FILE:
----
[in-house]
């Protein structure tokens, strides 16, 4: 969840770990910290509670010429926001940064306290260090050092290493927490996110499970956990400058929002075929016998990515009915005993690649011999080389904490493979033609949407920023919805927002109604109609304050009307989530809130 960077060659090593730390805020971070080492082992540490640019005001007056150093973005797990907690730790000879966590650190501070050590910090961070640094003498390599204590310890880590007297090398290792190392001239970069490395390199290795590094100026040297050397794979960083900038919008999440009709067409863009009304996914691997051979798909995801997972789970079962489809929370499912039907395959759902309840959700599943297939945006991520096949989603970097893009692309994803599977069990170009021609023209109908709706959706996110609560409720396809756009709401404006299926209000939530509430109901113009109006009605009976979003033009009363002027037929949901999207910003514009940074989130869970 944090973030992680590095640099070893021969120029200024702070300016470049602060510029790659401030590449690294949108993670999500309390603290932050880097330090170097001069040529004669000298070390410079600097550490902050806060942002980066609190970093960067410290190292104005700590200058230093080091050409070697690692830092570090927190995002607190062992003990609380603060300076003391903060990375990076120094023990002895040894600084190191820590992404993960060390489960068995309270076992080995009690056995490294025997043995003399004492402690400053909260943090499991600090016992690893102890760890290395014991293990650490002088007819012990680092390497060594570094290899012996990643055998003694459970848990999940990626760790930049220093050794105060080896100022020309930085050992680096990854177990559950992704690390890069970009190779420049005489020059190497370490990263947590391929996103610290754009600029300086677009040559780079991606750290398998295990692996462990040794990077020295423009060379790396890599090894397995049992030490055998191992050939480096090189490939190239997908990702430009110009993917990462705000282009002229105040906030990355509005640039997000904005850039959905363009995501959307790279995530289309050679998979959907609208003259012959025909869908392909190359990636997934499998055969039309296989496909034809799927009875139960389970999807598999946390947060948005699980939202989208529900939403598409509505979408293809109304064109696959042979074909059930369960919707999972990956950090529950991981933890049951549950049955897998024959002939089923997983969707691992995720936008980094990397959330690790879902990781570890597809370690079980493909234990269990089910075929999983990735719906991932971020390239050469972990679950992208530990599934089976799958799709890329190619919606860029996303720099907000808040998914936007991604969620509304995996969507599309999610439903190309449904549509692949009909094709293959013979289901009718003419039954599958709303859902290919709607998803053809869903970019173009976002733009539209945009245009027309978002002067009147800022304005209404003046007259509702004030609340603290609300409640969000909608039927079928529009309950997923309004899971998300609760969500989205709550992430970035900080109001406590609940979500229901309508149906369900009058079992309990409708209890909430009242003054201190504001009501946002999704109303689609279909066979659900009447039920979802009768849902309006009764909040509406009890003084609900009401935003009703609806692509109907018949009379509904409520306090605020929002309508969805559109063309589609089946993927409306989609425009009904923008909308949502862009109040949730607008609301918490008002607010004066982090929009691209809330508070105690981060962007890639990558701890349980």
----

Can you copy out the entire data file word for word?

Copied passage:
[in-house]
């Protein structure tokens, strides 16, 4: 969840770990910290509670010429926001940064306290260090050092290493927490996110499970956990400058929002075929016998990515009915005993690649011999080389904490493979033609949407920023919805927002109604109609304050009307989530809130 960077060659090593730390805020971070080492082992540490640019005001007056150093973005797990907690730790000879966590650190501070050590910090961070640094003498390599204590310890880590007297090398290792190392001239970069490395390199290795590094100026040297050397794979960083900038919008999440009709067409863009009304996914691997051979798909995801997972789970079962489809929370499912039907395959759902309840959700599943297939945006991520096949989603970097893009692309994803599977069990170009021609023209109908709706959706996110609560409720396809756009709401404006299926209000939530509430109901113009109006009605009976979003033009009363002027037929949901999207910003514009940074989130869970 944090973030992680590095640099070893021969120029200024702070300016470049602060510029790659401030590449690294949108993670999500309390603290932050880097330090170097001069040529004669000298070390410079600097550490902050806060942002980066609190970093960067410290190292104005700590200058230093080091050409070697690692830092570090927190995002607190062992003990609380603060300076003391903060990375990076120094023990002895040894600084190191820590992404993960060390489960068995309270076992080995009690056995490294025997043995003399004492402690400053909260943090499991600090016992690893102890760890290395014991293990650490002088007819012990680092390497060594570094290899012996990643055998003694459970848990999940990626760790930049220093050794105060080896100022020309930085050992680096990854177990559950992704690390890069970009190779420049005489020059190497370490990263947590391929996103610290754009600029300086677009040559780079991606750290398998295990692996462990040794990077020295423009060379790396890599090894397995049992030490055998191992050939480096090189490939190239997908990702430009110009993917990462705000282009002229105040906030990355509005640039997000904005850039959905363009995501959307790279995530289309050679998979959907609208003259012959025909869908392909190359990636997934499998055969039309296989496909034809799927009875139960389970999807598999946390947060948005699980939202989208529900939403598409509505979408293809109304064109696959042979074909059930369960919707999972990956950090529950991981933890049951549950049955897998024959002939089923997983969707691992995720936008980094990397959330690790879902990781570890597809370690079980493909234990269990089910075929999983990735719906991932971020390239050469972990679950992208530990599934089976799958799709890329190619919606860029996303720099907000808040998914936007991604969620509304995996969507599309999610439903190309449904549509692949009909094709293959013979289901009718003419039954599958709303859902290919709607998803053809869903970019173009976002733009539209945009245009027309978002002067009147800022304005209404003046007259509702004030609340603290609300409640969000909608039927079928529009309950997923309004899971998300609760969500989205709550992430970035900080109001406590609940979500229901309508149906369900009058079992309990409708209890909430009242003054201190504001009501946002999704109303689609279909066979659900009447039920979802009768849902309006009764909040509406009890003084609900009401935003009703609806692509109907018949009379509904409520306090605020929002309508969805559109063309589609089946993927409306989609425009009904923008909308949502862009109040949730607008609301918490008002607010004066982090929009691209809330508070105690981060962007890639990558701890349980």